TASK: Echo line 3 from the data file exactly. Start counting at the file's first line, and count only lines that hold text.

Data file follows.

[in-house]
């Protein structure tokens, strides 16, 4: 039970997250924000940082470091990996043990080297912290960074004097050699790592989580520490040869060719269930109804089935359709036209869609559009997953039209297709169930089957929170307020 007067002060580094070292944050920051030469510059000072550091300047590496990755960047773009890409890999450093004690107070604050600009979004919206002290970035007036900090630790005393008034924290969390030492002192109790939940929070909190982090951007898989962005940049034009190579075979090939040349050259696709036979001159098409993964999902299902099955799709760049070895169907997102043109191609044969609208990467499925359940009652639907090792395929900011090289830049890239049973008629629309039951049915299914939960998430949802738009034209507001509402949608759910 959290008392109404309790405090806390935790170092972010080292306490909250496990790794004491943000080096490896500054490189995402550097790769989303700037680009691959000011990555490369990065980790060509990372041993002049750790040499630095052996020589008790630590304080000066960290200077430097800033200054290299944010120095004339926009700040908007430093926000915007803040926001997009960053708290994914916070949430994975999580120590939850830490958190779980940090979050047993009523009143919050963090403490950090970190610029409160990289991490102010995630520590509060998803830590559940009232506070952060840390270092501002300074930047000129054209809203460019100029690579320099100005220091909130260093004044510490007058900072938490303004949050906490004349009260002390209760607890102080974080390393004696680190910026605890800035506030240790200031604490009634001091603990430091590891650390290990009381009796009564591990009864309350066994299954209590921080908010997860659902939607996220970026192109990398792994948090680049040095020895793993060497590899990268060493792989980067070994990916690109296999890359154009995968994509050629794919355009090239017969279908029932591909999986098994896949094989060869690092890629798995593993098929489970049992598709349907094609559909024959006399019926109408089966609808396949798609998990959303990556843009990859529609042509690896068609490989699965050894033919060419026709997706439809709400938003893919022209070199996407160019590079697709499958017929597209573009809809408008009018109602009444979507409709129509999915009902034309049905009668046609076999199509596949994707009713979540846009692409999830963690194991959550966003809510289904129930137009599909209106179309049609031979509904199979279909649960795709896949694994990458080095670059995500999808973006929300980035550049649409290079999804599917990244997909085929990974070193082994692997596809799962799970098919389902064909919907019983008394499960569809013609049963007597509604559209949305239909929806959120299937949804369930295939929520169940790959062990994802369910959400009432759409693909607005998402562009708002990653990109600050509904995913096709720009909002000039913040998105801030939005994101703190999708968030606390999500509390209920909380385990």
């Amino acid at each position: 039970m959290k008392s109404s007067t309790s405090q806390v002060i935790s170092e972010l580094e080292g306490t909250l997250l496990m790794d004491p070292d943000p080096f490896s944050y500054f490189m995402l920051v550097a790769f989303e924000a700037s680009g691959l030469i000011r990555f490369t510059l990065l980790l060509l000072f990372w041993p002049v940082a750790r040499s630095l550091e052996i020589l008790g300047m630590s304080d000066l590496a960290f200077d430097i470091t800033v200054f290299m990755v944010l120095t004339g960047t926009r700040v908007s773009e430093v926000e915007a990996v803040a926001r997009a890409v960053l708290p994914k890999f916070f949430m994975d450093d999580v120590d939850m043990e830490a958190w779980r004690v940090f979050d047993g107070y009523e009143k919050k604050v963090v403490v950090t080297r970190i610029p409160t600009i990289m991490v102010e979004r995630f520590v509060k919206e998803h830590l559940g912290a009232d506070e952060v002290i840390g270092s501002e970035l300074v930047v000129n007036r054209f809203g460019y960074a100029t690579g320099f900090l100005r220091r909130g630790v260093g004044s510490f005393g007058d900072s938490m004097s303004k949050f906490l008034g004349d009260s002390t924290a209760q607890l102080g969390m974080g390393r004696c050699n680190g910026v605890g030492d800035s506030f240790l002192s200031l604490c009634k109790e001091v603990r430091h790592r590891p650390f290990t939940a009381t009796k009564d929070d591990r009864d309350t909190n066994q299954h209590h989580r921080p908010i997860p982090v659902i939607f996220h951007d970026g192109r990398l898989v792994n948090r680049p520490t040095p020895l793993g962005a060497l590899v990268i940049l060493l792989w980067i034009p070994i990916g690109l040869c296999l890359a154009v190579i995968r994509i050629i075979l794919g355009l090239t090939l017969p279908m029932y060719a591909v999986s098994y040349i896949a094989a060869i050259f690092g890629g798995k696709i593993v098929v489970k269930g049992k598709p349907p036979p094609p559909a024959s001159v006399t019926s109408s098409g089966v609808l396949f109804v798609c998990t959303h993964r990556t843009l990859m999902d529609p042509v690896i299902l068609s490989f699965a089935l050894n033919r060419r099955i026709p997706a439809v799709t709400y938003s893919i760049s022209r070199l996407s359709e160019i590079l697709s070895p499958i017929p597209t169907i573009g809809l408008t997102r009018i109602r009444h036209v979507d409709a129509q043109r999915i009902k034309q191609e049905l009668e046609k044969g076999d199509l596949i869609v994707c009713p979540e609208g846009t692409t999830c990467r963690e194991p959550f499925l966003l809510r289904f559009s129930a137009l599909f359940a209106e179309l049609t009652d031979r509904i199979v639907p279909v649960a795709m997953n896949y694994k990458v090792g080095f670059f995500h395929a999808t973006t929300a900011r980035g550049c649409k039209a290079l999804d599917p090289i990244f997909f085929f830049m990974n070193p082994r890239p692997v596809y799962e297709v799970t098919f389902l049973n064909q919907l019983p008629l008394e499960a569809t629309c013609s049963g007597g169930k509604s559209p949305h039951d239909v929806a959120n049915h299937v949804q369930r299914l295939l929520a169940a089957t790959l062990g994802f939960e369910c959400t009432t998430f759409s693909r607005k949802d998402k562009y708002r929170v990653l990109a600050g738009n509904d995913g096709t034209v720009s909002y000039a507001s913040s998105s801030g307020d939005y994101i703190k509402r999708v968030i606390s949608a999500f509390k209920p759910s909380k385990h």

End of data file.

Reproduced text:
């Amino acid at each position: 039970m959290k008392s109404s007067t309790s405090q806390v002060i935790s170092e972010l580094e080292g306490t909250l997250l496990m790794d004491p070292d943000p080096f490896s944050y500054f490189m995402l920051v550097a790769f989303e924000a700037s680009g691959l030469i000011r990555f490369t510059l990065l980790l060509l000072f990372w041993p002049v940082a750790r040499s630095l550091e052996i020589l008790g300047m630590s304080d000066l590496a960290f200077d430097i470091t800033v200054f290299m990755v944010l120095t004339g960047t926009r700040v908007s773009e430093v926000e915007a990996v803040a926001r997009a890409v960053l708290p994914k890999f916070f949430m994975d450093d999580v120590d939850m043990e830490a958190w779980r004690v940090f979050d047993g107070y009523e009143k919050k604050v963090v403490v950090t080297r970190i610029p409160t600009i990289m991490v102010e979004r995630f520590v509060k919206e998803h830590l559940g912290a009232d506070e952060v002290i840390g270092s501002e970035l300074v930047v000129n007036r054209f809203g460019y960074a100029t690579g320099f900090l100005r220091r909130g630790v260093g004044s510490f005393g007058d900072s938490m004097s303004k949050f906490l008034g004349d009260s002390t924290a209760q607890l102080g969390m974080g390393r004696c050699n680190g910026v605890g030492d800035s506030f240790l002192s200031l604490c009634k109790e001091v603990r430091h790592r590891p650390f290990t939940a009381t009796k009564d929070d591990r009864d309350t909190n066994q299954h209590h989580r921080p908010i997860p982090v659902i939607f996220h951007d970026g192109r990398l898989v792994n948090r680049p520490t040095p020895l793993g962005a060497l590899v990268i940049l060493l792989w980067i034009p070994i990916g690109l040869c296999l890359a154009v190579i995968r994509i050629i075979l794919g355009l090239t090939l017969p279908m029932y060719a591909v999986s098994y040349i896949a094989a060869i050259f690092g890629g798995k696709i593993v098929v489970k269930g049992k598709p349907p036979p094609p559909a024959s001159v006399t019926s109408s098409g089966v609808l396949f109804v798609c998990t959303h993964r990556t843009l990859m999902d529609p042509v690896i299902l068609s490989f699965a089935l050894n033919r060419r099955i026709p997706a439809v799709t709400y938003s893919i760049s022209r070199l996407s359709e160019i590079l697709s070895p499958i017929p597209t169907i573009g809809l408008t997102r009018i109602r009444h036209v979507d409709a129509q043109r999915i009902k034309q191609e049905l009668e046609k044969g076999d199509l596949i869609v994707c009713p979540e609208g846009t692409t999830c990467r963690e194991p959550f499925l966003l809510r289904f559009s129930a137009l599909f359940a209106e179309l049609t009652d031979r509904i199979v639907p279909v649960a795709m997953n896949y694994k990458v090792g080095f670059f995500h395929a999808t973006t929300a900011r980035g550049c649409k039209a290079l999804d599917p090289i990244f997909f085929f830049m990974n070193p082994r890239p692997v596809y799962e297709v799970t098919f389902l049973n064909q919907l019983p008629l008394e499960a569809t629309c013609s049963g007597g169930k509604s559209p949305h039951d239909v929806a959120n049915h299937v949804q369930r299914l295939l929520a169940a089957t790959l062990g994802f939960e369910c959400t009432t998430f759409s693909r607005k949802d998402k562009y708002r929170v990653l990109a600050g738009n509904d995913g096709t034209v720009s909002y000039a507001s913040s998105s801030g307020d939005y994101i703190k509402r999708v968030i606390s949608a999500f509390k209920p759910s909380k385990h």